Posts Tagged ‘Burgess’

Frog face

January 12, 2016

A few days ago we featured a piece of crested commemorative ware in the shape of an old arm chair. Its friend, which arrived with it, is in the shape of a frog with a big gaping mouth.

Market Lavington commemorative ware in the shape of a frog

Market Lavington commemorative ware in the shape of a frog

This is the front of frog and we can see he has the words Market Lavington written across him. The crest here does appear to be Market Lavington St Mary’s Church.

But it hardly looks very frog like so let’s view it from a different angle.

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But actually, it is the underside of this one which really adds to the interest.

The frog was made by Arcadian China

The frog was made by Arcadian China

We can see this is Arcadian China – a common make and tending to be at the cheaper end of this kind of product. It is the rather worn writing at the top which is most interesting.

It was made for A Burgess and Son

It was made for A Burgess and Son

This says, Made for A Burgess and Son, photographer etc, Market Lavington. No wonder it has an image of the church, based on a real photo by Alf Burgess. Alf, himself, died in 1918 so presumably this frog was made before then so it is at least 98 years old.

It is another lovely little item which can be seen at the museum.

Six of the best!

August 22, 2014

6 Peeps at Market Lavington

Alf Burgess was nothing if not entrepreneurial. He was quick to see opportunities for additional trade and the arrival of Canadian soldiers in the area was clearly a chance to sell additional post cards for all would have had loved ones back home and a need to send snappy messages back to them. We know that Alf produced cards especially for the Canadians. This one may have been made with a more general audience in mind as well. It shows six views of the village.

Six views of Market Lavington. A 1914 postcard by Alf Burgess.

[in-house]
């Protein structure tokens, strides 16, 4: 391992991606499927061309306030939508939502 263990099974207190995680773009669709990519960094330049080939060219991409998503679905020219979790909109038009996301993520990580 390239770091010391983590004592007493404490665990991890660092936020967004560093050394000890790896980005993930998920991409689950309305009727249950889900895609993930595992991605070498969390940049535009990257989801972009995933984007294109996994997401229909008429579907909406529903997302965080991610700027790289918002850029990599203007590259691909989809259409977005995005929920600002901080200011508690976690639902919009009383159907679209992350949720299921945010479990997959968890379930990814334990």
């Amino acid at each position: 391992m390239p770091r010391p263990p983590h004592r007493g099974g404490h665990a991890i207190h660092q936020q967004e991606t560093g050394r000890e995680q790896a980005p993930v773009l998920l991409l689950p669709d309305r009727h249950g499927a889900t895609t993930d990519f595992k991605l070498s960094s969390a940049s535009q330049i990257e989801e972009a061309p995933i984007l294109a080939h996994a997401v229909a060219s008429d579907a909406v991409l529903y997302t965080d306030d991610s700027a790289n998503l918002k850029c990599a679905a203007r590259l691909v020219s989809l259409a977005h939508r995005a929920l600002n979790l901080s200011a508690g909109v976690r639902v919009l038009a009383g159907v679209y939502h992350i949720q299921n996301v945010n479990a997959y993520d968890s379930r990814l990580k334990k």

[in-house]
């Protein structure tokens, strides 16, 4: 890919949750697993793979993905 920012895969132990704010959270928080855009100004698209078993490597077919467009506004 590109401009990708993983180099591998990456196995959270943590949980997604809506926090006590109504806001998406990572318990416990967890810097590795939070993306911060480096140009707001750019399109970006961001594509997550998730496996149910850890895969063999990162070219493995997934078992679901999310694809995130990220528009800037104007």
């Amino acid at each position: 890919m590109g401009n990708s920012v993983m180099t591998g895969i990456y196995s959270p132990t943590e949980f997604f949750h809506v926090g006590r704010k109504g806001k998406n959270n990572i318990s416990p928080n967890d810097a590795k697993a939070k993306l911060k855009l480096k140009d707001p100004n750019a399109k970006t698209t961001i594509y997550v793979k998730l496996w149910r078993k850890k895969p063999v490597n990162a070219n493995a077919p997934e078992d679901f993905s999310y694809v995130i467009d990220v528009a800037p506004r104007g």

Six views of Market Lavington. A 1914 postcard by Alf Burgess.

We wonder if this was quite an early effort for Mr Burgess which he entitled ‘6 Peeps at Market Lavington. This card was posted in 1914 but his other multiview cards, definitely produced for WWI,  are much more complex and have a more artistic layout.

What we see here is a view from the hill, High Street, The Workmans’ Hall, The church – exterior and interior and Church Street. No doubt all would have been available as individual cards as well.

A Burgess Photo

June 18, 2014

This is one of those photos where we’d love to identify the person photographed.

A CDV by Burgess of Market Lavington - but who is the subject?

A CDV by Burgess of Market Lavington – but who is the subject?

This is CDV sizes (carte de visite) and we think it is late 19th century. A rather dapper young man has had his likeness taken. He is smartly dressed with an elegant watch chain displaying a cross motif. His hand rests alongside his bowler hat. We just don’t know who he is.

The back of the card is of interest and helps with dating the photo.

The back of the Carte de Visite

The back of the Carte de Visite

The person clearly visited Alf Burgess’s High Street Studio but of course he may have come from anywhere in the area – not just Market Lavington or Easterton.

Has anybody out there any ideas?

Linking families in Easterton and Market Lavington

February 26, 2013

Although Easterton always seems to have had a separate identity from Market Lavington, up until 1874 they were one and the same parish. By 1921, when Robert (known as Robin) Burgess married Elizabeth (known as Bessie or Queenie) Burnett, the villages had been separate parishes for over forty years. But of course, they were neighbours and it would be expected that people from one parish would marry partners from the other one. This wedding is a case in point.

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Here we see the bride, Queenie, in her calf length wedding dress. She appears to be head to toe in white. Robin looks every inch the dapper young man in his smart suit with carnation, his pale tie and jaunty trilby hat.

We do not have the names of other people but we are confident that the older lady on the right is Marion Burgess, the widowed mother of the groom. The gentleman third from left and the one next to Robin certainly have the look of Burgesses.

Perhaps the older couple on the left are Queenie’s parents, Henry and Beatrice Burnett. Maybe the other two men are Burnetts. A comparison can be made with a Burnett family photo here.

We are not sure who the other women are.

Any suggestions would be gratefully received.